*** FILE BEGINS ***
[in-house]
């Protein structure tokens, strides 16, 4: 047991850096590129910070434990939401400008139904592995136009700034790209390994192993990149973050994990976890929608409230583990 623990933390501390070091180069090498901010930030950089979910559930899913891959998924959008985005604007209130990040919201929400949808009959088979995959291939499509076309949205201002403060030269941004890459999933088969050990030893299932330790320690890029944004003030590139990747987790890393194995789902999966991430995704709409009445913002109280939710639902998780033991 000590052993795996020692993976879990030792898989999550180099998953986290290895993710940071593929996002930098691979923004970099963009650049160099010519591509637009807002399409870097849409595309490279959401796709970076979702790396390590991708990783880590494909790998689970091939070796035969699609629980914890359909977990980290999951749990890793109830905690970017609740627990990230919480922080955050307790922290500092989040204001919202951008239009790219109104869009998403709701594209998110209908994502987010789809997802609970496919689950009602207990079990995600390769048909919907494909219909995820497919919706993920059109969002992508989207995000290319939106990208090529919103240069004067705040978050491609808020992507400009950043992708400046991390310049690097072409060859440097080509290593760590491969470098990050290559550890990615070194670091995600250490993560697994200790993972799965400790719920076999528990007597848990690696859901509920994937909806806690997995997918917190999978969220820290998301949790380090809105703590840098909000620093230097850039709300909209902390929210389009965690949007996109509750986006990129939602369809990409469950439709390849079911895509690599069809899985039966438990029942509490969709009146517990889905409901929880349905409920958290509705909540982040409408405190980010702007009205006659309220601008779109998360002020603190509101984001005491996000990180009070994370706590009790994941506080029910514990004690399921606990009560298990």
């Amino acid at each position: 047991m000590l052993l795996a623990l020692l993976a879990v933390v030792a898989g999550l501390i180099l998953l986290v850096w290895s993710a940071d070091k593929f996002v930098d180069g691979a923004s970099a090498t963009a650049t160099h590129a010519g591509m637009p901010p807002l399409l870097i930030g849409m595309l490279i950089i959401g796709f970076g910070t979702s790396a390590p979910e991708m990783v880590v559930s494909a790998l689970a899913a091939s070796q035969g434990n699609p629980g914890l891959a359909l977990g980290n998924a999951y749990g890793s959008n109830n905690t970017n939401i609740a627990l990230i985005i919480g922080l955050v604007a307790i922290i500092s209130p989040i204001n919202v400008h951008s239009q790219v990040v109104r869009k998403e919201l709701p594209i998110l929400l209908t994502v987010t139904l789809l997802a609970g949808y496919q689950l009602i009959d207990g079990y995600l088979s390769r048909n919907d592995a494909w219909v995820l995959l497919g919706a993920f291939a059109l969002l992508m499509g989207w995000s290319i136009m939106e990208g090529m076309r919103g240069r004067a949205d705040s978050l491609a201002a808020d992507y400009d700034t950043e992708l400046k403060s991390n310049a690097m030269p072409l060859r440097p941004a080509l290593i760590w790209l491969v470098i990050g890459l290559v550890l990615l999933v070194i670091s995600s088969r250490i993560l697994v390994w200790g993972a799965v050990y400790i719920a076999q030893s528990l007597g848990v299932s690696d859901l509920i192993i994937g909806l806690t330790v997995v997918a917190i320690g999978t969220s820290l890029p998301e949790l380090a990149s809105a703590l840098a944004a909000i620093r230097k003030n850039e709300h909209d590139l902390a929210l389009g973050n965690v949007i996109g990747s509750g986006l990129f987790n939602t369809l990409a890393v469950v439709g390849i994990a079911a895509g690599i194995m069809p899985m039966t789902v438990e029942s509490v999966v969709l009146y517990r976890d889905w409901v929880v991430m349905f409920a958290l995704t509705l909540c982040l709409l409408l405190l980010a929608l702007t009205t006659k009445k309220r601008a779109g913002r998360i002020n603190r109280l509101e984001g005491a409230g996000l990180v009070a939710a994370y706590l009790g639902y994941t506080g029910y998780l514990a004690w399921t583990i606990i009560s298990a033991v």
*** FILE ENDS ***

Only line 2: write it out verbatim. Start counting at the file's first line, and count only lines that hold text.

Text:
């Protein structure tokens, strides 16, 4: 047991850096590129910070434990939401400008139904592995136009700034790209390994192993990149973050994990976890929608409230583990 623990933390501390070091180069090498901010930030950089979910559930899913891959998924959008985005604007209130990040919201929400949808009959088979995959291939499509076309949205201002403060030269941004890459999933088969050990030893299932330790320690890029944004003030590139990747987790890393194995789902999966991430995704709409009445913002109280939710639902998780033991 000590052993795996020692993976879990030792898989999550180099998953986290290895993710940071593929996002930098691979923004970099963009650049160099010519591509637009807002399409870097849409595309490279959401796709970076979702790396390590991708990783880590494909790998689970091939070796035969699609629980914890359909977990980290999951749990890793109830905690970017609740627990990230919480922080955050307790922290500092989040204001919202951008239009790219109104869009998403709701594209998110209908994502987010789809997802609970496919689950009602207990079990995600390769048909919907494909219909995820497919919706993920059109969002992508989207995000290319939106990208090529919103240069004067705040978050491609808020992507400009950043992708400046991390310049690097072409060859440097080509290593760590491969470098990050290559550890990615070194670091995600250490993560697994200790993972799965400790719920076999528990007597848990690696859901509920994937909806806690997995997918917190999978969220820290998301949790380090809105703590840098909000620093230097850039709300909209902390929210389009965690949007996109509750986006990129939602369809990409469950439709390849079911895509690599069809899985039966438990029942509490969709009146517990889905409901929880349905409920958290509705909540982040409408405190980010702007009205006659309220601008779109998360002020603190509101984001005491996000990180009070994370706590009790994941506080029910514990004690399921606990009560298990």